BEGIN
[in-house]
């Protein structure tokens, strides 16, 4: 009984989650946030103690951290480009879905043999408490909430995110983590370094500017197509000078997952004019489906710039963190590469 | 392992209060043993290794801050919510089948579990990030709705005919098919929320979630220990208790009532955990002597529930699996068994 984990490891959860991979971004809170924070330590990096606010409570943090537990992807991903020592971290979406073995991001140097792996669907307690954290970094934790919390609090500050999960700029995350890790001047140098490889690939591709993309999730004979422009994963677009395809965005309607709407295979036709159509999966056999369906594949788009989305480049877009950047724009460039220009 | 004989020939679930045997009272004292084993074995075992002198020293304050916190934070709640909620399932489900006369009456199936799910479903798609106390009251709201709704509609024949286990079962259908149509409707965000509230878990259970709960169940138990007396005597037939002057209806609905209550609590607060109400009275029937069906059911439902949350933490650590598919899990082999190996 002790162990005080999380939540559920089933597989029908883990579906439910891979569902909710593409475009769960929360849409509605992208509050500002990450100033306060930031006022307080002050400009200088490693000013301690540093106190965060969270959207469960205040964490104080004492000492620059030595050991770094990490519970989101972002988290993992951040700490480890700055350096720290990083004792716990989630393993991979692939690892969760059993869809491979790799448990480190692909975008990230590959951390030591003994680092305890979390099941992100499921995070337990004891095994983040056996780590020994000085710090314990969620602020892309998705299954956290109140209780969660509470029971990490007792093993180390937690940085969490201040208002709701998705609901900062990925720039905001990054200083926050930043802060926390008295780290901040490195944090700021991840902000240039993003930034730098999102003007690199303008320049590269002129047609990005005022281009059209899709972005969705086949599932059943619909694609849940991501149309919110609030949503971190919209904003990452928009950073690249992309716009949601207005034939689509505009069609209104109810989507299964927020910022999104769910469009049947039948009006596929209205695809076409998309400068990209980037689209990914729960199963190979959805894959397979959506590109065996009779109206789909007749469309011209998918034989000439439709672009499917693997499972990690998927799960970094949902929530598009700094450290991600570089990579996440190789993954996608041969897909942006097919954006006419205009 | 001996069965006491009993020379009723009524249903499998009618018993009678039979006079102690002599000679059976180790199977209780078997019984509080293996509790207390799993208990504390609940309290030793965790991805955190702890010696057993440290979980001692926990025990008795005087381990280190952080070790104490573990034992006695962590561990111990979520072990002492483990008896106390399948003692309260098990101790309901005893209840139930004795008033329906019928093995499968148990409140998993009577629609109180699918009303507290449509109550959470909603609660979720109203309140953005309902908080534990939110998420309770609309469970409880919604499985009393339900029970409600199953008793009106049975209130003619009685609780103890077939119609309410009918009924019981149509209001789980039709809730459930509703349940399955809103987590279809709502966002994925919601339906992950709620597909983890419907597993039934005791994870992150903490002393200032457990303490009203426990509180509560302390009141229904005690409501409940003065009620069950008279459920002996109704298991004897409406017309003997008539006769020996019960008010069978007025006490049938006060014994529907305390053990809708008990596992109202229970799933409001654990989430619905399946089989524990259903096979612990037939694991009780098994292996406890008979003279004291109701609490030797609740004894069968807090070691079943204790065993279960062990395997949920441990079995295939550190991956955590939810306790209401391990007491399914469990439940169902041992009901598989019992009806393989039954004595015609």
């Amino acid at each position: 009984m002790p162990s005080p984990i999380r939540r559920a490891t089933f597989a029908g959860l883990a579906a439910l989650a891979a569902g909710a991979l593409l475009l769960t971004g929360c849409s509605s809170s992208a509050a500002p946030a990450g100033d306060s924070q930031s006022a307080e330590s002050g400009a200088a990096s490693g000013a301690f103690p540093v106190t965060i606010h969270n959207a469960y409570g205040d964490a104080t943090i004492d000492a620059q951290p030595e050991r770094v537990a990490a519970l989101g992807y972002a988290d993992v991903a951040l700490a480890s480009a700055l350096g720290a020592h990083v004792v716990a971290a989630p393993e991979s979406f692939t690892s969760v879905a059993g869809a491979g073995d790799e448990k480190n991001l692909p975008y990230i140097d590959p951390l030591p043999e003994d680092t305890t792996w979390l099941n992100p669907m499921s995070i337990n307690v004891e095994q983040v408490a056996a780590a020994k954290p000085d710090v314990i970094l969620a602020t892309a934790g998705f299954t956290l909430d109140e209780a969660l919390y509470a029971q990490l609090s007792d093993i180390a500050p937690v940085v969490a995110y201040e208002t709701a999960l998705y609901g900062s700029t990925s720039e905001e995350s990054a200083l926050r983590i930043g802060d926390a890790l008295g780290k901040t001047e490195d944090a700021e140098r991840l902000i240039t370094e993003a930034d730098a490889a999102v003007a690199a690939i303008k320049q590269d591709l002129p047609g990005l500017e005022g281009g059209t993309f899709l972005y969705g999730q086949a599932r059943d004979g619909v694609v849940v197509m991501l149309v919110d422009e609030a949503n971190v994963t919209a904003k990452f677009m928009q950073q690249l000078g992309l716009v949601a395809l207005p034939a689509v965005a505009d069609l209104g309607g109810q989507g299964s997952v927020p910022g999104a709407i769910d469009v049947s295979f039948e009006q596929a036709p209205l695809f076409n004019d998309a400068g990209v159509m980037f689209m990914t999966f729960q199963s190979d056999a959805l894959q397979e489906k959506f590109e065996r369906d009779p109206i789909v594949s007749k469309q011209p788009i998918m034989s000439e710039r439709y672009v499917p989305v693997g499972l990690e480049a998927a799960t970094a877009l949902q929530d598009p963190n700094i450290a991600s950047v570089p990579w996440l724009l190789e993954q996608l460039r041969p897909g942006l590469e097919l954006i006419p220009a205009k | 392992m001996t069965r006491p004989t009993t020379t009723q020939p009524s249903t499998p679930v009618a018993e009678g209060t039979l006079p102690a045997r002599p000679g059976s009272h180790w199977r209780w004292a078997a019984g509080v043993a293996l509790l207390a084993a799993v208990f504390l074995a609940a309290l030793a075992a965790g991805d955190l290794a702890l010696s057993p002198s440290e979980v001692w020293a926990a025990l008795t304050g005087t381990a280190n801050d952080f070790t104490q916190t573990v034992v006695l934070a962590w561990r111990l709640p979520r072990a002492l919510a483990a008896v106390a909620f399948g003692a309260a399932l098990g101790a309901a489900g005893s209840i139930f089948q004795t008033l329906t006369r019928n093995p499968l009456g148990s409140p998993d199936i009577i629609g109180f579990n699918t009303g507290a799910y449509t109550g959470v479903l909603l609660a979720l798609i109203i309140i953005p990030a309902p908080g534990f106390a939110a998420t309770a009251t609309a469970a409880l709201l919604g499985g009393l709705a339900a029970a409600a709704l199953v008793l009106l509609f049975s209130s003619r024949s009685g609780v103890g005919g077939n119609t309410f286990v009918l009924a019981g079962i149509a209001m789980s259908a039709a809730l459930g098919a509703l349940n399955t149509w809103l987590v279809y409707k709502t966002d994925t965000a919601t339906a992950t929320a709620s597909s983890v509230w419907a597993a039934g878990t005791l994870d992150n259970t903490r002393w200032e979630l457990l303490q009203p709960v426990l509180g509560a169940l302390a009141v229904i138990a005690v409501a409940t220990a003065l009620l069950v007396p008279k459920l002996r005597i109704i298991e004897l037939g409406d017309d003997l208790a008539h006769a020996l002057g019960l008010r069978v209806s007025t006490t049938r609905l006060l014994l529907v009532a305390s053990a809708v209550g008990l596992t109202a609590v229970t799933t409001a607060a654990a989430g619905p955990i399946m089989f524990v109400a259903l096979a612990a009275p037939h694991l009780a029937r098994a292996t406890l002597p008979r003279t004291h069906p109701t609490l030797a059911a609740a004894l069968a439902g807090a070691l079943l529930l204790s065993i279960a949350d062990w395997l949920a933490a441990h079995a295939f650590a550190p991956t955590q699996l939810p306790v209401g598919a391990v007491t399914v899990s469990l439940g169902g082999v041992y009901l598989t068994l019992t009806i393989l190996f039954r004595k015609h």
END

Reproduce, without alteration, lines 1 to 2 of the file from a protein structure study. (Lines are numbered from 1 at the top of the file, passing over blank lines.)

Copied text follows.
[in-house]
């Protein structure tokens, strides 16, 4: 009984989650946030103690951290480009879905043999408490909430995110983590370094500017197509000078997952004019489906710039963190590469 | 392992209060043993290794801050919510089948579990990030709705005919098919929320979630220990208790009532955990002597529930699996068994 984990490891959860991979971004809170924070330590990096606010409570943090537990992807991903020592971290979406073995991001140097792996669907307690954290970094934790919390609090500050999960700029995350890790001047140098490889690939591709993309999730004979422009994963677009395809965005309607709407295979036709159509999966056999369906594949788009989305480049877009950047724009460039220009 | 004989020939679930045997009272004292084993074995075992002198020293304050916190934070709640909620399932489900006369009456199936799910479903798609106390009251709201709704509609024949286990079962259908149509409707965000509230878990259970709960169940138990007396005597037939002057209806609905209550609590607060109400009275029937069906059911439902949350933490650590598919899990082999190996 002790162990005080999380939540559920089933597989029908883990579906439910891979569902909710593409475009769960929360849409509605992208509050500002990450100033306060930031006022307080002050400009200088490693000013301690540093106190965060969270959207469960205040964490104080004492000492620059030595050991770094990490519970989101972002988290993992951040700490480890700055350096720290990083004792716990989630393993991979692939690892969760059993869809491979790799448990480190692909975008990230590959951390030591003994680092305890979390099941992100499921995070337990004891095994983040056996780590020994000085710090314990969620602020892309998705299954956290109140209780969660509470029971990490007792093993180390937690940085969490201040208002709701998705609901900062990925720039905001990054200083926050930043802060926390008295780290901040490195944090700021991840902000240039993003930034730098999102003007690199303008320049590269002129047609990005005022281009059209899709972005969705086949599932059943619909694609849940991501149309919110609030949503971190919209904003990452928009950073690249992309716009949601207005034939689509505009069609209104109810989507299964927020910022999104769910469009049947039948009006596929209205695809076409998309400068990209980037689209990914729960199963190979959805894959397979959506590109065996009779109206789909007749469309011209998918034989000439439709672009499917693997499972990690998927799960970094949902929530598009700094450290991600570089990579996440190789993954996608041969897909942006097919954006006419205009 | 001996069965006491009993020379009723009524249903499998009618018993009678039979006079102690002599000679059976180790199977209780078997019984509080293996509790207390799993208990504390609940309290030793965790991805955190702890010696057993440290979980001692926990025990008795005087381990280190952080070790104490573990034992006695962590561990111990979520072990002492483990008896106390399948003692309260098990101790309901005893209840139930004795008033329906019928093995499968148990409140998993009577629609109180699918009303507290449509109550959470909603609660979720109203309140953005309902908080534990939110998420309770609309469970409880919604499985009393339900029970409600199953008793009106049975209130003619009685609780103890077939119609309410009918009924019981149509209001789980039709809730459930509703349940399955809103987590279809709502966002994925919601339906992950709620597909983890419907597993039934005791994870992150903490002393200032457990303490009203426990509180509560302390009141229904005690409501409940003065009620069950008279459920002996109704298991004897409406017309003997008539006769020996019960008010069978007025006490049938006060014994529907305390053990809708008990596992109202229970799933409001654990989430619905399946089989524990259903096979612990037939694991009780098994292996406890008979003279004291109701609490030797609740004894069968807090070691079943204790065993279960062990395997949920441990079995295939550190991956955590939810306790209401391990007491399914469990439940169902041992009901598989019992009806393989039954004595015609």